The Tribune had been fighting for some records related to Dong’s case for months, and won an appeal in June to access the campus police report in the case. The U. had until July 28 to provide that to The Tribune, but instead publicly released the trove of documents.
U. President Taylor Randall released a statement Tuesday, as well, saying: “As a public university, the U. has a responsibility to serve the public interest and to respect the public’s right to know, in good times or in bad. Of course, it’s always a challenge to be fully transparent while still respecting the privacy of students, faculty, staff and their families. But let me be clear: transparency shines a bright spotlight on our actions. Only by seeing can we improve.”
The documents released to the school community and media, though, show repeated missteps and ineffective reform.
An initial conversation with housing staff
The first report Dong made about her concerns was to Salt Lake City police on Jan. 12.
Dong said she and Wang got in a fight at a downtown hotel where they were staying. He got mad, she said, when she broke up with him, according to a police report obtained from the department by The Tribune through a public records request.
Police noted in the report that a large bump was visible on Dong’s head and that Wang had a swollen hand. They arrested Wang and charged him with domestic violence related assault.
A day later, Dong again called police due to Wang’s alleged behavior, court documents note. He had been released from jail and was at the hotel; she was gone when officers arrived. Police confirmed this follow-up call for service for the first time to The Tribune on Tuesday.
Dong told a resident advisor with the U.’s Housing and Residential Education office about the altercation two days later, with a written statement. Her roommate, Bailey McGartland, helped her, according to reporting in the campus newspaper The Daily Utah Chronicle.
Dong wrote: “He wanted me to leave the room so I began to pack my bags.” Then, she recounted, he turned off the lights. She said he held her around her neck and pinned her arms. She scratched him to get him to let her go; then, she said, he began to hit her.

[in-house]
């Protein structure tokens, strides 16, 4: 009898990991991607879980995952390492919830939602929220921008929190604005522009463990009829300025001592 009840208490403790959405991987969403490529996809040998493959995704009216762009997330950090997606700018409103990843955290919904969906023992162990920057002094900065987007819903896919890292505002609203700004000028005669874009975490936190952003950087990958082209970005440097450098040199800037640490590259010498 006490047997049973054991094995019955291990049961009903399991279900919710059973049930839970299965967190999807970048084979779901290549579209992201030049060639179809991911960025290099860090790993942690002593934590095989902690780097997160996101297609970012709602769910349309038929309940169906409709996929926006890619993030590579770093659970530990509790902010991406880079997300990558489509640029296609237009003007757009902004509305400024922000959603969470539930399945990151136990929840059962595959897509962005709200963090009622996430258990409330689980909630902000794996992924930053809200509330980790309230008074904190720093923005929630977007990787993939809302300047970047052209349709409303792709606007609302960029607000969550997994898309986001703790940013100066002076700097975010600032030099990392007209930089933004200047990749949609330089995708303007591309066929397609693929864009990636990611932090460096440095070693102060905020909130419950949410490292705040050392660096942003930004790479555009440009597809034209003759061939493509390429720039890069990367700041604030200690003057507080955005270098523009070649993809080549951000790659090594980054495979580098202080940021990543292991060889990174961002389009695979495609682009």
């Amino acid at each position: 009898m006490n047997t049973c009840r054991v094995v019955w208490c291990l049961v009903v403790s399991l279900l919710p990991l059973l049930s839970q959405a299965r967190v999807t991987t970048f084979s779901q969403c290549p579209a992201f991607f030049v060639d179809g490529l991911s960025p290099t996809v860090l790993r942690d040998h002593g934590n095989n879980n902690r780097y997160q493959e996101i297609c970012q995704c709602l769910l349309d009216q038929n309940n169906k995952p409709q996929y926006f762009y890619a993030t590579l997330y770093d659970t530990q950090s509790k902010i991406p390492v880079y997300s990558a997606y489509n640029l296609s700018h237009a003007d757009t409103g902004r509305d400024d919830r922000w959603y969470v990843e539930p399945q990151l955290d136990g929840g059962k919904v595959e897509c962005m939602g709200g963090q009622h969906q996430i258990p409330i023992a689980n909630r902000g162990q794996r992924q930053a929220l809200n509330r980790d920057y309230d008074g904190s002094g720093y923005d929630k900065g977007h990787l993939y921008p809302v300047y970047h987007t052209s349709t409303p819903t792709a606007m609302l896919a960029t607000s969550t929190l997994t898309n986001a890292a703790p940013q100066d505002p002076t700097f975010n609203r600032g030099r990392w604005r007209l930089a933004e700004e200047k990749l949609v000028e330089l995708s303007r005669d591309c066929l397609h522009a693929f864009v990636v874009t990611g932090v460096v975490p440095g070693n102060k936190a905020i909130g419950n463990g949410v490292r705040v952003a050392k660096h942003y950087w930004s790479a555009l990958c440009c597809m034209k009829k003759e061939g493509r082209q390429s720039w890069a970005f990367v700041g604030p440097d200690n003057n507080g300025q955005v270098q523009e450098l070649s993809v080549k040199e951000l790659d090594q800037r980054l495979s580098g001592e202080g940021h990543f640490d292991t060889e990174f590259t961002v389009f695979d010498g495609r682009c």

She ran to the hotel’s front desk, where staff helped her call police, she recalled to a U. housing employee.
At that point, Dong said she was worried about Wang — concerned he might try to harm himself. The report also notes he made other “endangering” threats to Dong.
But she asked them to check on him at the dorm, Sage Point, which sits on upper campus near the foothills.
A resident director said she would take over from there and called an area housing coordinator. They both tried to contact Wang but could not reach him at the phone number he had listed in the U.’s system, which was a nonworking number. Dong provided a different number. He still didn’t pick up.
The resident director told Dong, according to the report, that there wasn’t much else she could do. She gave Dong the phone number for the on-call dorm staff and university police, in case anything further happened.
The housing report was submitted with a note: “No further action was needed.”
A mental health staffer with the Huntsman Mental Health Institute on campus also responded that night — at the request of the resident director — but that person came to the same conclusion, which they described in an email on Jan. 15. The mental health staffer couldn’t reach Wang, either, and told Dong it was up to her to follow up with the housing resident outreach coordinator.